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Embed code for: Homily - Pentecost Year A 2017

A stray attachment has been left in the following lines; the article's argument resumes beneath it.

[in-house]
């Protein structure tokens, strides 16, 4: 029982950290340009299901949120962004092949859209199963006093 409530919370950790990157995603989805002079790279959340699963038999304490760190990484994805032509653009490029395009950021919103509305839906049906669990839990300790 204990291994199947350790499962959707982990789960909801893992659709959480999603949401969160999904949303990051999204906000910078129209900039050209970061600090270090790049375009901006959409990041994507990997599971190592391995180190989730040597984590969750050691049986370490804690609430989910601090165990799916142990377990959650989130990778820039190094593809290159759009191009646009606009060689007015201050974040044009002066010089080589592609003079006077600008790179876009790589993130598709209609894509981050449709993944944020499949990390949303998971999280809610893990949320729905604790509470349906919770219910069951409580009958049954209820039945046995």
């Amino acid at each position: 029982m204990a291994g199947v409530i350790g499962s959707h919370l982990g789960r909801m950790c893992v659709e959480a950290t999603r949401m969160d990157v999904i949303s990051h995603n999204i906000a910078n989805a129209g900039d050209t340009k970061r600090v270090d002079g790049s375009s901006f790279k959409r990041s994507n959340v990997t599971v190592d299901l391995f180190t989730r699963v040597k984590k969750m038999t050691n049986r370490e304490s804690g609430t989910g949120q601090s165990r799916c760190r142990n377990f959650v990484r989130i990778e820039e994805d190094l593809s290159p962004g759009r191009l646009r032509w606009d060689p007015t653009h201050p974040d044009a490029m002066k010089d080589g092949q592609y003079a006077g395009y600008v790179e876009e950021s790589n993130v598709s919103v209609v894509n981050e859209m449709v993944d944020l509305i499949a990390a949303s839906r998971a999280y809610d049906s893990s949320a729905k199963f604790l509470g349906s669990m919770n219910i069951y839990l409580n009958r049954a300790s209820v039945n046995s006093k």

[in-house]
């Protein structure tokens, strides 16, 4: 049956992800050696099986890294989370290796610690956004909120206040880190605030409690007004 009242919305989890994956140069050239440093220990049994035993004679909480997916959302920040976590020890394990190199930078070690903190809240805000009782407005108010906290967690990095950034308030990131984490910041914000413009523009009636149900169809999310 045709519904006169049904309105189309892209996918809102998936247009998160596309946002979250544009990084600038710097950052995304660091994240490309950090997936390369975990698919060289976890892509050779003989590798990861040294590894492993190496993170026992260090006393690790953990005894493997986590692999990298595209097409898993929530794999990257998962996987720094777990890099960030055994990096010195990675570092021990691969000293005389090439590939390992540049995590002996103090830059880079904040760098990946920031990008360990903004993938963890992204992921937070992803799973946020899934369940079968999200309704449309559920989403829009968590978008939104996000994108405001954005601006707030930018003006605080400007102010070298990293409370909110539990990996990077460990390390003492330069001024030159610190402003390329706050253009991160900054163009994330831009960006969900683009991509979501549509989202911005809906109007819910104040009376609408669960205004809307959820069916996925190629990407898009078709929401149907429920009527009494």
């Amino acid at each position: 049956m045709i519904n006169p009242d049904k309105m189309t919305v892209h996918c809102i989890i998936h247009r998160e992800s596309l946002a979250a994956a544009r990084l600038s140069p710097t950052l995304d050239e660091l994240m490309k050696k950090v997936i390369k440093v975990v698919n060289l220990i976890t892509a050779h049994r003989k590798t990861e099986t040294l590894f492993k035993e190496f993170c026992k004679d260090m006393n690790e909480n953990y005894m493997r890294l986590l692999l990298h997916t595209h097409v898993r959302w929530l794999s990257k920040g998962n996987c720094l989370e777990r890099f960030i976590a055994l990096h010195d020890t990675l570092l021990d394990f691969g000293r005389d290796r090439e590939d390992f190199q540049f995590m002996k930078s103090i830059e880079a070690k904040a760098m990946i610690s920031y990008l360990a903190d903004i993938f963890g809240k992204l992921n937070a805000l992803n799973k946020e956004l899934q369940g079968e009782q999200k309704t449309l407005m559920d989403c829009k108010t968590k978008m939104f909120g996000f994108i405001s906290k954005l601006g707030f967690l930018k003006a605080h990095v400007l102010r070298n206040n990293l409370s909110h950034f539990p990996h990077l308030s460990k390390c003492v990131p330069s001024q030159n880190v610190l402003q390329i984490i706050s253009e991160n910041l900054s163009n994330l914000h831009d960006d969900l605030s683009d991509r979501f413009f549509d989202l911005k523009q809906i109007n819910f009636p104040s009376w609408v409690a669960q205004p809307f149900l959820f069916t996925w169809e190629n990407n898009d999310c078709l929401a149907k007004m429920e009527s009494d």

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1 Pentecost – Eucharist – 4.vi.17 (Acts 2.1-21; 1 Corinthians 12.3b-13; John 20.19-23) I wonder if we can easily picture that first day of Pentecost in Jerusalem. Not just the gathering of disciples who find the Holy Spirit come upon them like the rush of a mighty wind,… the Spirit who comes upon them with tongues of fire which rest upon the apostles, giving them the ability to tell what they believe, even in languages they did not know. But the way they then go out for their first exercise in preaching the Gospel… Can you picture the crowd which gathers to hear them, people with so many different languages and from so many different countries? How could the disciples get them all together? Is this simply an account of an event nearly 2,000 years ago which is never to be repeated? In Jewish tradition, Pentecost was the Feast of the giving of the Law on Mount Sinai. Set free from slavery in Egypt the people gather below the holy mountain as Moses ascends. He’ll come back with the Ten Commandments of the Law inscribed on tablets of stone. But the legend says that as Moses met with God a mighty wind turned to fire and a voice proclaimed the Law. A tradition goes still further that the fire split into seventy tongues of fire corresponding to the seventy known nations of the world - in other words God’s Law was proclaimed not only to the people of Israel but to all humanity. St. Luke here at the beginning of his second book, the Acts of the Apostles, has the mighty wind and tongues of fire coming to rest upon the disciples. And then they go out to preach. For Luke the universal proclamation is not the Law but the Gospel - the Good News which can bring healing and unity to the divided nations of the world. 2 What does that mean to us now? There’s so much division and darkness in our world today - so much that needs to be healed. The priest and writer Henri Nouwen knew that from his own experience - not only from his encounters with other needy people but from what he had learned of his own brokenness and need of healing. In a journal he kept during the final year of his life, he wrote: Without Pentecost the Christ-event – the life, death, and resurrection of Jesus – remains imprisoned in history as something to remember, think about, and reflect on. [But] The Spirit of Jesus comes to dwell within us, so that we can become living Christs here and now. Pentecost lifts the whole mystery of salvation out of its particularities and makes it into something universal, embracing all peoples, all countries, all seasons, and all eras. Pentecost is also the moment of empowering. Each individual human being can claim the Spirit of Jesus as the guiding spirit of his or her life. In that Spirit we can speak and act freely and confidently with the knowledge that the same Spirit that inspired Jesus is inspiring us. Nouwen wrote out of his experience from priestly pastoral work, in academic institutions, of living a monastic life, and finally from his life in the communities of L’Arche where he lived alongside people with a range of disabilities - there he found people who might easily be written off in terms of their value to society, but who are created in God’s image and who themselves could share a gift of healing with those around them, a healing Nouwen himself needed. And look at the Gospel reading we have today. St. John brings us back to the evening of the first Easter Day. Easter and Pentecost are inextricably bound together for him. The risen Jesus comes among the disciples who are 3 meeting in fear behind locked doors. And his gift to them is peace. He shows them his wounds but they know him to be alive. However anxious they had been, however closed in on themselves, now they know the hope of a new life with God. “Peace be with you,” says Jesus to them - and to us. And then, “Receive the Holy Spirit…” It’s a much quieter experience than what will follow fifty days later at Pentecost - but no less transforming: disciples dependent upon the presence of the Teacher they follow are now called to be apostles, people sent forth, as Jesus tells them, “As the Father has sent me, so I send you.” Again and again we have to go back to that small room in which the disciples met their risen Lord where he breathes on them and they receive the Holy Spirit; and back to that place as well where they met just ten days after the Ascension of our Lord. It all starts from there. These are simple men and women, none of them rich, probably few of them even more than barely educated – but we read how they were filled with the Holy Spirit, and how “the Spirit gave them ability.” All they can do is go out and share what they now feel and believe. Theirs is a faith which needs to be proclaimed – and they can follow no course of action other than to shout it out and put it into practice. They couldn’t know where it would lead them. But from preaching it first to that gathering of people who just happened to be in Jerusalem, in the course of a few years they will find themselves at work in those very lands from which their audience had come. Pentecost is sometimes called “the Birthday of the Church.” It’s the Holy Spirit coming upon ordinary men and women like us that makes the difference. The rest we might say is history. But also something to be lived 4 now. The risen Christ had come to the disciples behind locked doors and breathed on them with the words, “Receive the Holy Spirit.” The Spirit is the very breath of God, the life of God breathing in us. “To each is given the manifestation of the Spirit for the common good,” St. Paul tells us. That means “to each one of us.” There are many varieties of gifts, says St. Paul - “but the same Spirit…” What are the gifts you might exercise? Paul lists a few of them in his First Letter to the Corinthians including wisdom, knowledge, faith and the discernment of spirits. Actually more than that: not merely wisdom but “the utterance of wisdom;” not just knowledge but “the utterance of knowledge according to the same Spirit.” The gifts we have need to be deepened and treasured - cultivated - but also shared. That’s what it means to give them utterance. And it’s God’s Holy Spirit who activates them - let him into our lives, give him time and space, and see what he can do. In administering the sacrament of Confirmation, the Bishop prays over the people who are to be confirmed: Let your Holy Spirit rest upon them: the Spirit of wisdom and understanding; the Spirit of counsel and inward strength; the Spirit of knowledge and true godliness; and let their delight be in the fear of the Lord. That’s a prayer which has been made for each of us who has already been confirmed, a prayer to join in for those who still to be confirmed, a prayer to make for ourselves each day. How can God’s Holy Spirit work in me? Am I ready for him to make a difference to the way I live? Am I ready to be 5 delivered from despondency and the feeling that things can only wind down? Am I ready to allow the Spirit of God to breathe in me with his life? – to deliver me from staleness and direct me beyond my expectation? These are the questions I know which I need to ask myself. The answer is only to be found if I make it possible for God’s Spirit to work in my heart - by time I set aside for prayer, by readiness to learn from him, by openness to what he may share. So let me end with a prayer of one of the great mystics of the Church, St. Catherine of Siena, which seems to say just that: Eternal Godhead, O sea profound, what more could you give me than yourself? You are the fire that never burns out; You consume in your heat all the soul’s self-love; You are the flame that drives away the cold. Give me your light that I may know all truth, clothe me with yourself, eternal truth, that I may live this mortal life with true obedience, and in the light of your most holy faith. St Catherine of Siena (1347-1380) eive the Holy Spirit…” It’s a much quieter experience than what will follow fifty days later at Pentecost - but no less transforming: disciples dependent upon the presence of the Teacher they follow are now called to be apostles, people sent forth,